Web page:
Fanny Nicholson

Fanny Nicholson was a barque that sunk in 1872 in Frenchman's Bay[2] in King George Sound near Albany in the Great Southern region of Western Australia.

 United Kingdom
Name: Fanny Nicholson
Owner: William H. Andrews
Launched: 18
Fate: Sank 1872
General characteristics
Class and type: Barque
Tons burthen: 285 tonnes
Length: 35.66 metres (117 ft)
Beam: 7.77 metres (25 ft)
Draft: 4.48 metres (15 ft)
Notes: [1]

The barque was built in Hartlepool in County Durham. She was fitted with one deck, a poop deck, an elliptical stern, and a figurehead in the shape of a woman. She was copper fastened, and sheathed with felt and yellow coloured metal. The ship required repairs in 1856 and 1861 for damage incurred while in operation. During its early years of service it was sailed from Liverpool to destinations in South America[1] and was sailed to Australia arriving in 1859.[3]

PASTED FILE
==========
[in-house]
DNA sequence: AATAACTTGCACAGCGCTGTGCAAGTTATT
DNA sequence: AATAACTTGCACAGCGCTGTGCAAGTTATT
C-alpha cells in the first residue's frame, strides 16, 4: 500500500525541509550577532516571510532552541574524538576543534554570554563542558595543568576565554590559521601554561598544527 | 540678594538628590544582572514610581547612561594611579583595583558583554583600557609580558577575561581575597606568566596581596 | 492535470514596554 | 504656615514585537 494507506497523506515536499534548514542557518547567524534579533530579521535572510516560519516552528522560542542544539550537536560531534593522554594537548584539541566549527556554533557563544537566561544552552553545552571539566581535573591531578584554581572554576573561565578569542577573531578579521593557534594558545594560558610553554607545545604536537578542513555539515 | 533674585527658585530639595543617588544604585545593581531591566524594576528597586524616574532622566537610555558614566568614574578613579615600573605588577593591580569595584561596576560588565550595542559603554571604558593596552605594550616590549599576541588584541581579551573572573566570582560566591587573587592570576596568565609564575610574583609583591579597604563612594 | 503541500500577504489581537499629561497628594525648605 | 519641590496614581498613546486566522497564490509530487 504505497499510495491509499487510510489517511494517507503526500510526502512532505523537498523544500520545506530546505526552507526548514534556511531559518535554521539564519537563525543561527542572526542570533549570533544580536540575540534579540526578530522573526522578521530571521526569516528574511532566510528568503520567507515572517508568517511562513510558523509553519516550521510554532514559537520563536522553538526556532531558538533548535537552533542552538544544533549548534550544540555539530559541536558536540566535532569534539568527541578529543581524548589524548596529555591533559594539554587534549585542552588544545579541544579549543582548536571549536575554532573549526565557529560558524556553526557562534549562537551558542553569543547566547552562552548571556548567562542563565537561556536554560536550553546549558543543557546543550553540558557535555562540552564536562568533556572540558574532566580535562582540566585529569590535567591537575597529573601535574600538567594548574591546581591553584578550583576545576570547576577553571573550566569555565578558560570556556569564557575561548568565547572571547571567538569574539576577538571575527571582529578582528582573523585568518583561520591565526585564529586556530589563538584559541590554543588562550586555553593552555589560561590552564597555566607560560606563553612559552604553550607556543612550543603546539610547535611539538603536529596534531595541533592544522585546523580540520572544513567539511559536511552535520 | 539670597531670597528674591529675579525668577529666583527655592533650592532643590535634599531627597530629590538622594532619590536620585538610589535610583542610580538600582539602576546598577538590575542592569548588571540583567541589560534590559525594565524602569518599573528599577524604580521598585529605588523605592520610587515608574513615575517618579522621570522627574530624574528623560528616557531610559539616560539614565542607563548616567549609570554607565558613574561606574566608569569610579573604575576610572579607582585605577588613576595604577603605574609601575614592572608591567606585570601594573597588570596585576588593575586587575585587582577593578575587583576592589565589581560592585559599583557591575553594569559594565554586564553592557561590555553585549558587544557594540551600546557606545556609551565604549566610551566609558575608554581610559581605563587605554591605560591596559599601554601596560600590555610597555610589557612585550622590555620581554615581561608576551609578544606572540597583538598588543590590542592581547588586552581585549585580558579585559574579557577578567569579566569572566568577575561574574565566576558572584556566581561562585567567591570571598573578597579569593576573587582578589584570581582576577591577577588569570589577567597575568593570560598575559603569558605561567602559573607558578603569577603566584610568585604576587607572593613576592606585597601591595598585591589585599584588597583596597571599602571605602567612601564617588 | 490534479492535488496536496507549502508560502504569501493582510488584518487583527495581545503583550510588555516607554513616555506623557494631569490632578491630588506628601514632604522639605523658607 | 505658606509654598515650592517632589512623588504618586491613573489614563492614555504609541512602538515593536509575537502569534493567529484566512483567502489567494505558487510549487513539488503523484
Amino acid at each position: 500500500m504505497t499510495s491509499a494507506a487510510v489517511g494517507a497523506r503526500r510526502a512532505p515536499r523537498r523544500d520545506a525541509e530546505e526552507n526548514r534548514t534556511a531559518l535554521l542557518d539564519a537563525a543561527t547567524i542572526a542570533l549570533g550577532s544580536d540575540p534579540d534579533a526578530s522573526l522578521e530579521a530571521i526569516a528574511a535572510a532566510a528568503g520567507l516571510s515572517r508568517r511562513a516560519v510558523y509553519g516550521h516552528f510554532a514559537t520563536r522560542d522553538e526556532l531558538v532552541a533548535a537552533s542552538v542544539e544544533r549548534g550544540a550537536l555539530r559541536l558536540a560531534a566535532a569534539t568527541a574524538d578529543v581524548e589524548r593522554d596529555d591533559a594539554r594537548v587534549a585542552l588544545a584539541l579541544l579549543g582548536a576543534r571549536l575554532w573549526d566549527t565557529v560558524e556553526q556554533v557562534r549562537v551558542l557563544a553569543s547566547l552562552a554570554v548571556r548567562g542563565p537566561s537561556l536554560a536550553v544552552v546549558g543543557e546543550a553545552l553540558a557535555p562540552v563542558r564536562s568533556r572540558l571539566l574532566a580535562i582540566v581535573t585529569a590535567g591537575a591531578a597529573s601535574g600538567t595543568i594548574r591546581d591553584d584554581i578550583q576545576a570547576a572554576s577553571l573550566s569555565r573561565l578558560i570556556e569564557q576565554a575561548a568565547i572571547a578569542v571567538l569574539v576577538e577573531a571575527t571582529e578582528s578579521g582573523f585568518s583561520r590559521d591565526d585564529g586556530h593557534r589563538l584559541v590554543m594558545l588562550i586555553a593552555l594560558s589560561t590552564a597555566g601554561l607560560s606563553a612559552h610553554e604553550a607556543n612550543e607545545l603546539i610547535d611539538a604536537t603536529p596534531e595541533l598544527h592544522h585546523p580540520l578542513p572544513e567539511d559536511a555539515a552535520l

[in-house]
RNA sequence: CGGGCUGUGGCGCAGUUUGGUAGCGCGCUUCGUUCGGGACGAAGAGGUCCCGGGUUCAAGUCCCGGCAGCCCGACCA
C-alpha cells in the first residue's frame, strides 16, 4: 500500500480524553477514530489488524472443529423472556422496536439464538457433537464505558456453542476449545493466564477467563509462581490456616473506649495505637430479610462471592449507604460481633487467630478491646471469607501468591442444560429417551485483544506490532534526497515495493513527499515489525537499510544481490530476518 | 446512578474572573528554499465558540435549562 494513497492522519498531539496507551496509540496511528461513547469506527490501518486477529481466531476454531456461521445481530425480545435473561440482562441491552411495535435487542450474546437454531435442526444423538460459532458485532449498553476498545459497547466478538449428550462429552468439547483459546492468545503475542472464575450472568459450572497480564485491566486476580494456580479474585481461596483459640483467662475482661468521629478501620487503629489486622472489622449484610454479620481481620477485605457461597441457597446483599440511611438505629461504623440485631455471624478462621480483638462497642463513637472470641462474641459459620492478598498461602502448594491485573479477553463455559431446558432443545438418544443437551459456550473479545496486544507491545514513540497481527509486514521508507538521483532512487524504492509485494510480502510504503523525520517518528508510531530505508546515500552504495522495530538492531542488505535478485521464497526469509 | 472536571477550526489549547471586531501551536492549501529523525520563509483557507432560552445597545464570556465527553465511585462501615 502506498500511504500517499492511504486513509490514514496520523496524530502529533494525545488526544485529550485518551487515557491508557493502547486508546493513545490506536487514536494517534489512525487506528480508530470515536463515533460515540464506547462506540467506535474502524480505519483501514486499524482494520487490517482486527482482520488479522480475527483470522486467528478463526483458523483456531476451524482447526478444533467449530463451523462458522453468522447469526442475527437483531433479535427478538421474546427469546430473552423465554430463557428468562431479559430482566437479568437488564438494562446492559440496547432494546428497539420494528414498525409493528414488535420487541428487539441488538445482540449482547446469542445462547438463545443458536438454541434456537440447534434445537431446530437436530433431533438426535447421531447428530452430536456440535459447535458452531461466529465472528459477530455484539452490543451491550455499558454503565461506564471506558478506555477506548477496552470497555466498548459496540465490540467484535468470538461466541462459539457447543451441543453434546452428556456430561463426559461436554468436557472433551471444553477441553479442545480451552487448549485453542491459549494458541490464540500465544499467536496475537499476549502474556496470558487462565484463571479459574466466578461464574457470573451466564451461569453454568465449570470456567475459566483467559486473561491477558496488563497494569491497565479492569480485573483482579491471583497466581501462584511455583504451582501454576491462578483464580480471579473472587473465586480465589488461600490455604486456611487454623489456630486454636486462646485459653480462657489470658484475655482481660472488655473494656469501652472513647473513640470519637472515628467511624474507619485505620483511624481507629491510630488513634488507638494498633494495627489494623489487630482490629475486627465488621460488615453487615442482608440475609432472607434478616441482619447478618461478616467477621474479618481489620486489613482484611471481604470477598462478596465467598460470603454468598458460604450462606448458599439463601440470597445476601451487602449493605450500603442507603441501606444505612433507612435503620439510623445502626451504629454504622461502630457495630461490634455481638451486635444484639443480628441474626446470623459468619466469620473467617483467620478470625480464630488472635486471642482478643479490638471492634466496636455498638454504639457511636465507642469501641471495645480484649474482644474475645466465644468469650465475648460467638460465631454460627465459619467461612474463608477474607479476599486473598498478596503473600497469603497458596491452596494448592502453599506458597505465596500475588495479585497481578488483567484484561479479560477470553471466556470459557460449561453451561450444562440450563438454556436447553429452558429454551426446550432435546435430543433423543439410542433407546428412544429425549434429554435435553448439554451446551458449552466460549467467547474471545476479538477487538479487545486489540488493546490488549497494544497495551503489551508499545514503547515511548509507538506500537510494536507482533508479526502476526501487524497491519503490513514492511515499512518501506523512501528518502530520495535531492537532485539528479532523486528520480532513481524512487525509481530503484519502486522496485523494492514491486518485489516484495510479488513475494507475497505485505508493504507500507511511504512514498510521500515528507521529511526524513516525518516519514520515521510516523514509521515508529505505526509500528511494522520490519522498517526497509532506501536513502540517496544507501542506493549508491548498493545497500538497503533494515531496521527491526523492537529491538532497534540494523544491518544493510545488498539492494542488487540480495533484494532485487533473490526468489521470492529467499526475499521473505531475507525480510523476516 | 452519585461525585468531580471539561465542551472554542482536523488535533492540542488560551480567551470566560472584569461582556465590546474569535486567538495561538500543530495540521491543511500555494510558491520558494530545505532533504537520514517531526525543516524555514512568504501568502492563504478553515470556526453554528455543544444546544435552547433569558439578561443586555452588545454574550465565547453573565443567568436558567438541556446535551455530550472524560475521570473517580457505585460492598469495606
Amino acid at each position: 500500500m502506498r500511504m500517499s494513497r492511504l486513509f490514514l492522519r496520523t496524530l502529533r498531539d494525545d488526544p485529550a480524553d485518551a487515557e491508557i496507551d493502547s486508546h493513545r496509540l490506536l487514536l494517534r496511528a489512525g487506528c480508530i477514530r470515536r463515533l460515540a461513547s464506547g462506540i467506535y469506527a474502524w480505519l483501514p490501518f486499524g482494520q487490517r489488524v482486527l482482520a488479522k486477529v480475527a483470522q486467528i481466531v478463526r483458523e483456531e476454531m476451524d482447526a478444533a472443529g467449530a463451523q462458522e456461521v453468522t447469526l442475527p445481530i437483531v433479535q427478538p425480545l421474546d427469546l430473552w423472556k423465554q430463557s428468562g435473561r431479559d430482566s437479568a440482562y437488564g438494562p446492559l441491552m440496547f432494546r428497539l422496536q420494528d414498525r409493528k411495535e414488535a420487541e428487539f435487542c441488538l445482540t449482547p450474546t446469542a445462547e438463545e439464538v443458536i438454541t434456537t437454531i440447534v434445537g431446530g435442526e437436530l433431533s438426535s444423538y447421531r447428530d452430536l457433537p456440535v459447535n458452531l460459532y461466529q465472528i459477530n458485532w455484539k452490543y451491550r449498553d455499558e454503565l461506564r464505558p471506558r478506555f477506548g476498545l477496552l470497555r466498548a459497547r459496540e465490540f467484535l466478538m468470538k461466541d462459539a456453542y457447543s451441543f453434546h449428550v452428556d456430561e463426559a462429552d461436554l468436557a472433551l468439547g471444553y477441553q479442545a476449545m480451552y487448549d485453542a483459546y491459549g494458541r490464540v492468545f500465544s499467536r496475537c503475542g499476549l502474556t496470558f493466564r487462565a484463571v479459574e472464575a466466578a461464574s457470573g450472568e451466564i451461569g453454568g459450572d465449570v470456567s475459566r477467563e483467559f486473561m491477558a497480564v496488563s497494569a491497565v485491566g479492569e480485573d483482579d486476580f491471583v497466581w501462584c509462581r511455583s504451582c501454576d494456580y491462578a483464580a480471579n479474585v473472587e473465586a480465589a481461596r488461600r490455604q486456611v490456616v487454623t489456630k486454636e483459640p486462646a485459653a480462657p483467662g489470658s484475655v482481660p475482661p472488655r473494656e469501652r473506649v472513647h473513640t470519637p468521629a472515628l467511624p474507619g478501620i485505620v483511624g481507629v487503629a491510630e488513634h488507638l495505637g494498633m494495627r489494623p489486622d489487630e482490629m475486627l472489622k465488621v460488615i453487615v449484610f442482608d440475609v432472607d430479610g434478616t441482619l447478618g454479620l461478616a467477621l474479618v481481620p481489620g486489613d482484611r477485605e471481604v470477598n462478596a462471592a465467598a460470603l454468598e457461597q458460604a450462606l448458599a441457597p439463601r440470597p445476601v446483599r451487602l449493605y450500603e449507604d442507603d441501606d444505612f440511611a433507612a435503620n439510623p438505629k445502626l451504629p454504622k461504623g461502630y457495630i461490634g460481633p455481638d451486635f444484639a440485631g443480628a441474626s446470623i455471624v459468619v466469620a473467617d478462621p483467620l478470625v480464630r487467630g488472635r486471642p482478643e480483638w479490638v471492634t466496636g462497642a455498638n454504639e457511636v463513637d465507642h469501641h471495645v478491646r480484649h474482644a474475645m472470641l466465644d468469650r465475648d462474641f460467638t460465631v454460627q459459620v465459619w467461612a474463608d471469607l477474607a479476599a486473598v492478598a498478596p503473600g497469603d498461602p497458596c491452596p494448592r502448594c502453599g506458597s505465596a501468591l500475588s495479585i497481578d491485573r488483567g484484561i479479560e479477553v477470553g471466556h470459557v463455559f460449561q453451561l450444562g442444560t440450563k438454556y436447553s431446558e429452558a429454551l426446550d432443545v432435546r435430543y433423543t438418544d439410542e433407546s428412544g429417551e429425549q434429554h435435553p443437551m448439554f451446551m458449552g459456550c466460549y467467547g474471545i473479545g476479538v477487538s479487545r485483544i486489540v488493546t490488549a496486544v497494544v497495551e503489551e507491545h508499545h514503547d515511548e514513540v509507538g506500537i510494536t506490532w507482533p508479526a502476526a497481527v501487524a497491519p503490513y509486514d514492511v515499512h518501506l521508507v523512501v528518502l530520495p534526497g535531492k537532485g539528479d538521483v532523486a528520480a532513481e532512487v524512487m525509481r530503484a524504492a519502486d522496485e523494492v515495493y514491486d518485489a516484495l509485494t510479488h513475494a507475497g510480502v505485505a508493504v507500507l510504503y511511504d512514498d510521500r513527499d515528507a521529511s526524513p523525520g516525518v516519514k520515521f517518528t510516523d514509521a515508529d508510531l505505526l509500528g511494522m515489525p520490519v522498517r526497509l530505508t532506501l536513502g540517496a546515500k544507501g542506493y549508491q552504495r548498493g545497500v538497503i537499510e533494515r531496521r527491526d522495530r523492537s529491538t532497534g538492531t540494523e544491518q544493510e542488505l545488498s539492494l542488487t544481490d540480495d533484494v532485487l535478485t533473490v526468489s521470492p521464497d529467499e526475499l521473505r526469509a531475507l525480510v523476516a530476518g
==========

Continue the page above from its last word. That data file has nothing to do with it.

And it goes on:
It was operating as a whaler out of Hobart in 1871 and was owned by Captain John McArthur of Hobart and William Andrews.

The ship struck a whale on 21 November 1872 while en route from Hobart to Albany. After tying the whale to the side of the vessel it proceeded to Frenchman's Bay where it anchored to process the whale. The following night a gale rose from the south east and it broke two anchor cables and foundered close to shore[1] at Goode Beach.[4]

A total of 70 tons of sperm oil, the rigging, and whaling equipment were recovered from the wreck. One can sometimes see the remains of the vessel in shallow water after heavy storms.[4]

See also


  1. "Fanny Nicholson (1872/11/22) Frenchman's Bay, King George Sound". Shipwreck Databases. Western Australian Museum. Retrieved 14 February 2018.
  2. "Government Gazette Western Australia". Government of Western Australia. 22 August 2008. Retrieved 14 February 2018.
  3. "Shipping News". The South Australian Advertiser. I, (161). South Australia. 14 January 1859. p. 2. Retrieved 14 February 2018 โ€“ via National Library of Australia.CS1 maint: extra punctuation (link)
  4. "Shipwrecks of the Southern Coast" (PDF). Western Australian Museum. Retrieved 14 February 2018.

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